Alzheimer’s Disease in the United States

A leading cause of brain disease in the United States is Alzheimer’s disease (AD). Named after Dr. Alzheimer who published a paper in 1907 describing the cognitive and functional decline of a female patient, this disease now affects nearly 5 million people. It is estimated that those affected by AD will triple by 2050.

AD is the leading cause of progressive dementia. The disease typically erodes memory, spatial functions, language, personality and functional ability. The course of the disease approximates 10-12 years and those over the age of 85 are most at risk. Additional risk factors include female gender, family history of dementia, mood disorder, diabetes, and stroke. The cause is not known and there are no known cures or prevention.

Treatments exist to help reduce the impact of particular symptoms and early detection has advanced significantly. New treatments are being researched and these should be to market in the near future. Lifestyle for brain health has also generated new attention and interest. One aspect of a brain health lifestyle is mental stimulation, a primary function of FitBrains.

If your loved one is experiencing memory loss and there is some concern about this change it is advised that he or she receive a comprehensive dementia examination. This will help to discern if the memory and other cognitive changes fall outside the range of normal and if dementia is present. Early detection is important because existing treatments can be started.

Normal Brain Changes with Aging

Nearly everyone experiences the inability to recall a name or to struggle trying to find the correct word. These moments are referred to “tip of the tongue” phenomena and can be quite frustrating. The good news is that word finding problems is not necessarily a sign of pathology or disease, and indeed likely represents changes that occur with the normal aging process.

Around the age of 50 our brains begin to change structurally and functionally. We lose brain cells over the lifespan with a disproportionate number of cells lost in the frontal lobes. These are normal changes and the functional change associated with aging is also considered normal. We tend not to freely recall information, our information processing speed slows, and we may struggle with word finding. Once again, these are typically considered normal changes with aging and it is most common to experience such changes around age 50.

I believe that brain exercise, particularly in the cognitive areas listed above, can help to keep these functions relatively sharp and maintained. Passivity certainly will not help the brain and indeed it may exacerbate the changes in our cognitive processes.

Get started today on brain games and turn to FitBrains as your source for a good brain fitness workout.

What exactly is Brain Reserve?

Brain reserve refers to a brain that has formed many cellular connections and is rich in brain cell density. The power of brain reserve is that we believe it has the ability to delay the clinical onset of neurodegenerative diseases such as Alzheimer’s Disease (AD). Simply put, AD will have to work longer and harder to manifest itself if it invades a brain that has built up reserve.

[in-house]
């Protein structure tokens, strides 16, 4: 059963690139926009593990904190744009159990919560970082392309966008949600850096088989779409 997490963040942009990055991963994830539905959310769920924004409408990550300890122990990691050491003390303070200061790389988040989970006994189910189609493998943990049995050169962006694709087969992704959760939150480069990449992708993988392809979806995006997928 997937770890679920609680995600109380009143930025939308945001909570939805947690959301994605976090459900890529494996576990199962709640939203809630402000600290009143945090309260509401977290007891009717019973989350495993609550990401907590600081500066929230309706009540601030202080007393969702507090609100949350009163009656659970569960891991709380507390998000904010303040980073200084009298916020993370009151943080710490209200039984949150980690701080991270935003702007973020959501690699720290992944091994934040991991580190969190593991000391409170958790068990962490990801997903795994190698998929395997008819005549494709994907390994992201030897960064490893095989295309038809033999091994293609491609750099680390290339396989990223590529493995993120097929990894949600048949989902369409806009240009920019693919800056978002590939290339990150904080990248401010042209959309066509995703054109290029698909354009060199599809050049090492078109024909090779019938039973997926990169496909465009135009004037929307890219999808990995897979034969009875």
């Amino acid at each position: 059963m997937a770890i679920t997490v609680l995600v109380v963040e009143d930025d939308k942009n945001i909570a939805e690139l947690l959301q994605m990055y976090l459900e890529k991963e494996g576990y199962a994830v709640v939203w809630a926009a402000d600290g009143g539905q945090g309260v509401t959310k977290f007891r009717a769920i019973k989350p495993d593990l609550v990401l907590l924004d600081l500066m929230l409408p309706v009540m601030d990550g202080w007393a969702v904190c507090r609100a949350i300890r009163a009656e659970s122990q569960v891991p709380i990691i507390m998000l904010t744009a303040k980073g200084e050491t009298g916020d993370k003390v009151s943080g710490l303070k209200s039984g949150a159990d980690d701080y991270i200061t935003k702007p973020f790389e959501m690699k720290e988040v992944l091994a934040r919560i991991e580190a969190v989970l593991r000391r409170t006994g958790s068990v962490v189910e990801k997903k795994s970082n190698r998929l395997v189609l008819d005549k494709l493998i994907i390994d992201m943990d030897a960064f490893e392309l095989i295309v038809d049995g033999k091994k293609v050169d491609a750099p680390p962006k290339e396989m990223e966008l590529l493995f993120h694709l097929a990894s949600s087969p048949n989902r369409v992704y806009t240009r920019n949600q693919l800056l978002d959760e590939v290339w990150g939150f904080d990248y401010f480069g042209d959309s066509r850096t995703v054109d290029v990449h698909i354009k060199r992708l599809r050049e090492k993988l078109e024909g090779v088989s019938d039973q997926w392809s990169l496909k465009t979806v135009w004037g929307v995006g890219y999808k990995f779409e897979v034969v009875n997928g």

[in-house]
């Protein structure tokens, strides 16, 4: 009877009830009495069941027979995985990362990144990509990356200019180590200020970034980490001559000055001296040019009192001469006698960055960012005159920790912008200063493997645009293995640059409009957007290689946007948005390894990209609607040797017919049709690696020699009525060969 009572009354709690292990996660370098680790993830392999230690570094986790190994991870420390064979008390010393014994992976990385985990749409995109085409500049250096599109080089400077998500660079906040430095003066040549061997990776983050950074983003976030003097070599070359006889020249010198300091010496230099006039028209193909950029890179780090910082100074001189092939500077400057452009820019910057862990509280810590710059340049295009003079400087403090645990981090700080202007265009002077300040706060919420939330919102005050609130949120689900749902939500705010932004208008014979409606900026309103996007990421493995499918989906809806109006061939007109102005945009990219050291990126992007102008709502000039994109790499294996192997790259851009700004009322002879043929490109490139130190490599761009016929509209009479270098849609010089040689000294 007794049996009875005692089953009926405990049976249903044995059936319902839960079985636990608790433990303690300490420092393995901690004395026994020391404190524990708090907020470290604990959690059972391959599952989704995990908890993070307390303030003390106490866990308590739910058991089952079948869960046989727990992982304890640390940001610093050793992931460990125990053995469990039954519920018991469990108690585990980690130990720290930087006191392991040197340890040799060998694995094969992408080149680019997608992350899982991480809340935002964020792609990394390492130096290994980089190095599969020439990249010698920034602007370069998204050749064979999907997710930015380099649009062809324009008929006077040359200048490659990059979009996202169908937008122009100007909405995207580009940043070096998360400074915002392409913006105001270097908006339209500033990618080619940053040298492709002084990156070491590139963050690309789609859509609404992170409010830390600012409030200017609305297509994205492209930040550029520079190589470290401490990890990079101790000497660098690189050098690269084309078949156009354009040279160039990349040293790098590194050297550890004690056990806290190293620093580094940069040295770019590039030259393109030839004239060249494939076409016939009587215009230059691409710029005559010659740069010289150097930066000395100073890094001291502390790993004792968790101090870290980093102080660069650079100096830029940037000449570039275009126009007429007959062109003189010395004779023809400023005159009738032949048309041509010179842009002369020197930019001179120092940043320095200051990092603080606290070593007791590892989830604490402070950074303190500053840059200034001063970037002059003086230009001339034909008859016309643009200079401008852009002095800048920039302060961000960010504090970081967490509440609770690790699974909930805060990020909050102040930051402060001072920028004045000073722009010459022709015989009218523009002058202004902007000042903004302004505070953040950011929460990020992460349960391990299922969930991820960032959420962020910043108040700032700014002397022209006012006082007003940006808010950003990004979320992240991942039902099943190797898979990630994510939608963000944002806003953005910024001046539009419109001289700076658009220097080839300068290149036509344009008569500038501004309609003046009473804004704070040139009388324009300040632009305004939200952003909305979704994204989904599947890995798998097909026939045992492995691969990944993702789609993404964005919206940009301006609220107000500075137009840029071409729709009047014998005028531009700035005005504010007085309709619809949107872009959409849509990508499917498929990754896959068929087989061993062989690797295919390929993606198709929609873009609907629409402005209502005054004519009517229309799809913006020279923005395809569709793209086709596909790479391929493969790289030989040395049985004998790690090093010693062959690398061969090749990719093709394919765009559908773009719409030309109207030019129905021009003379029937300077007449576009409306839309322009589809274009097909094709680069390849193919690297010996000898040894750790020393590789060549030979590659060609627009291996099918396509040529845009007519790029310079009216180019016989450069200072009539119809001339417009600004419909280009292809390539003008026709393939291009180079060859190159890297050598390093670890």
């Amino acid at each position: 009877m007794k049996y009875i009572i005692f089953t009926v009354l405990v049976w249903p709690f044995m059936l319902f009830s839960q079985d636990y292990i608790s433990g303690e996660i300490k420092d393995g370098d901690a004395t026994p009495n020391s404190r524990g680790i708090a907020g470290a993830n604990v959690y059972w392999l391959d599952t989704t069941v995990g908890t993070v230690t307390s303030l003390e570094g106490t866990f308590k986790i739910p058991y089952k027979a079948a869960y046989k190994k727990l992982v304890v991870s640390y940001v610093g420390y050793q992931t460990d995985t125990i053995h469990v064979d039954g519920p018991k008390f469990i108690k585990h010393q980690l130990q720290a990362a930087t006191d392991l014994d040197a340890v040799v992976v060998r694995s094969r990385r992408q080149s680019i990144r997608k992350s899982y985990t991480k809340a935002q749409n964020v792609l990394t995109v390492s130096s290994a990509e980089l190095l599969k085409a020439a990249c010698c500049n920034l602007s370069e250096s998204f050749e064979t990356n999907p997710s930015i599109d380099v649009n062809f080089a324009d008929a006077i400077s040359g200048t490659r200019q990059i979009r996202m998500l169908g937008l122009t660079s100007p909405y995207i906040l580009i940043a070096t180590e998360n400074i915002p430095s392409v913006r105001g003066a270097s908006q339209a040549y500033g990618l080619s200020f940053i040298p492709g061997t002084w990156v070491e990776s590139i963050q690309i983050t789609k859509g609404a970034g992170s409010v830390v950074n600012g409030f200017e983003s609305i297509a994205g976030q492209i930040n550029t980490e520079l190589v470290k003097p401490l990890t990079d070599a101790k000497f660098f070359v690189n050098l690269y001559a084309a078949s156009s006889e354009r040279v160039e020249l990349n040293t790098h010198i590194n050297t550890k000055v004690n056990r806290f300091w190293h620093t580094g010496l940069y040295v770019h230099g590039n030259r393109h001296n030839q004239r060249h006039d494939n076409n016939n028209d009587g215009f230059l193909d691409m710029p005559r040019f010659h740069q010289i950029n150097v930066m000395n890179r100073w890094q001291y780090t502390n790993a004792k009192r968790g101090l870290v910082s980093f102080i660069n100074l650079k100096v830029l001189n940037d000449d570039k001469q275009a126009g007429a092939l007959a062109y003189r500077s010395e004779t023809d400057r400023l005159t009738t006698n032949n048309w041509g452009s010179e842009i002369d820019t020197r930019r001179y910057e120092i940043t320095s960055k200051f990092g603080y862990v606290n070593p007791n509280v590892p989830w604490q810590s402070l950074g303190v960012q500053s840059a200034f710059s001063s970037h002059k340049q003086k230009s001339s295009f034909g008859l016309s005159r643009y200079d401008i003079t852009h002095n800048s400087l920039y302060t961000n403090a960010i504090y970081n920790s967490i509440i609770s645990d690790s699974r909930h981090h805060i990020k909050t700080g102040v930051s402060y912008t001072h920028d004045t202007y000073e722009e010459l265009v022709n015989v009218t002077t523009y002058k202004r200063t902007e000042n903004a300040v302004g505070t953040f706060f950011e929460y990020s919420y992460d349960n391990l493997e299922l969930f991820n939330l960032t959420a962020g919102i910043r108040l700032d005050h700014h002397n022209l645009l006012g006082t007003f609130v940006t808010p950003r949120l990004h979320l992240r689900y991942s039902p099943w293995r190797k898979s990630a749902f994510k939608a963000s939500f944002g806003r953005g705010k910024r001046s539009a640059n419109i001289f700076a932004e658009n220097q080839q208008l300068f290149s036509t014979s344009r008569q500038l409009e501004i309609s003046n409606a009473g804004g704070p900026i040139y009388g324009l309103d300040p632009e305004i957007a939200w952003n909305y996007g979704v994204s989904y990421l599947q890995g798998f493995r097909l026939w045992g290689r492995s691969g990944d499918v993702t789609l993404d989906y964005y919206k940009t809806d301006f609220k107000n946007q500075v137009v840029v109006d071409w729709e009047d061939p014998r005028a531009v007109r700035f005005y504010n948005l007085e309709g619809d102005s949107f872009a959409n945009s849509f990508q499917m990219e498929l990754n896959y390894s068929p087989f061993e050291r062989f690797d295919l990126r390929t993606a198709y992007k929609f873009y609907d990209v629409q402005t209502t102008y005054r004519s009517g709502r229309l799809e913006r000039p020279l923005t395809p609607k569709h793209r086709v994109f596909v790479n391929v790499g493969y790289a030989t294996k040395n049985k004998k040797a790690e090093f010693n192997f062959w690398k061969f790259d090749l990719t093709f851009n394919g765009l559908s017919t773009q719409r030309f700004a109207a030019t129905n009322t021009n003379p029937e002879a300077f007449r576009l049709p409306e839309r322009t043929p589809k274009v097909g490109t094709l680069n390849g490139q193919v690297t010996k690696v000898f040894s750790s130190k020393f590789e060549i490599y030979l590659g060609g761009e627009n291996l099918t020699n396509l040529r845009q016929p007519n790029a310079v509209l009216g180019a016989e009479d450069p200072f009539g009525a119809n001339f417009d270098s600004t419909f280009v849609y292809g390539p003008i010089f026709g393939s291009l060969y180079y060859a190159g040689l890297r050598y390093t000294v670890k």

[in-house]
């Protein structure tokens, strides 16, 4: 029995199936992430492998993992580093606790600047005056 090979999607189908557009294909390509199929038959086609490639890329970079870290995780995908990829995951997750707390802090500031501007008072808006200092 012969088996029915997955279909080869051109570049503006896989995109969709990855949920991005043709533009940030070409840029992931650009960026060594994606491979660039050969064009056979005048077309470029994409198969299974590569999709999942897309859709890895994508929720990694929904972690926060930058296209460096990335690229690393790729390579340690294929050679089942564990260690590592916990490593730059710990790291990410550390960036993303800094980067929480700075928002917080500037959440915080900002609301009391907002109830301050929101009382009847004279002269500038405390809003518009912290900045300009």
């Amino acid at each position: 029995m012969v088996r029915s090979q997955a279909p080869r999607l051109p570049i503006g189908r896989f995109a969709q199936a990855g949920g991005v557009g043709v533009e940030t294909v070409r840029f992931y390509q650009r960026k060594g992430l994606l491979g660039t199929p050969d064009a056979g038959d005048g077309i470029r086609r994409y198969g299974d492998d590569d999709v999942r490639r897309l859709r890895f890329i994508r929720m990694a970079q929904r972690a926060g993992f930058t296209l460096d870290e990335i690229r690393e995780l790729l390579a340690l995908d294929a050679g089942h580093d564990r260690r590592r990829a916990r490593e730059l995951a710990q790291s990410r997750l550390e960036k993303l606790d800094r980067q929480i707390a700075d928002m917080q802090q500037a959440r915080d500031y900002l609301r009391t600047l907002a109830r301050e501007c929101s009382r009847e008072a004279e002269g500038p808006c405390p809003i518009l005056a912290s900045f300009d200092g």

I often use the example of a brain that looks like a jungle versus one that looks like an island with one palm tree. In this example, the brain that looks like a jungle is the healthy brain because it has tremendous cellular connections like the density of a jungle and therefore brain reserve. If you think of AD as a weed whacker, it will invade the brain and begin to do its damage by destroying brain cells. However, it will take AD a long time to show any impact if it has to destroy a jungle’s worth of brain cell connections. In contrast, AD will manifest quickly after infiltration into the brain if it simply needs to destroy only a relatively few cellular connections (the island with one plam tree).

Brain reserve is developed over the lifespan as one exposes his or her brain to the novel and complex, the enriched environment on a daily basis. A Brain Health Lifestyle that involves Mental Stimulation (e.g. brain games), Physical Activity, Spirituality, Socialization, and Nutrition can help to build up brain reserve and maintain a healthy brain.

Dr. Paul Nussbaum, Fit Brains and Brain Health- Part 2

Here is part 2 to the inital brain health blog from Dr. Nussbaum

Your Brain Health

1. Brain health begins in the womb and needs to be promoted across your lifespan.

2. Engage in the novel and complex not the rote and passive.

3. Consider the following Brain Health Lifestyle to build up your brain reserve:

Five Domains of the Brain Health Lifestyle: Socialization

  • Do not isolate or segregate as you get older. People who isolate have a higher risk for dementia.

  • Join groups and social organizations in your community.

  • Maintain and build your friendship and family network.

  • Be forgiving.

  • Develop hobbies.

  • Do not retire.

Physical Activity

  • Walk between 7,000 and 12,000 steps daily. Walking several times a week reduces the risk of dementia.

  • Buy yourself a pedometer to remind yourself to walk and to keep track of your daily steps.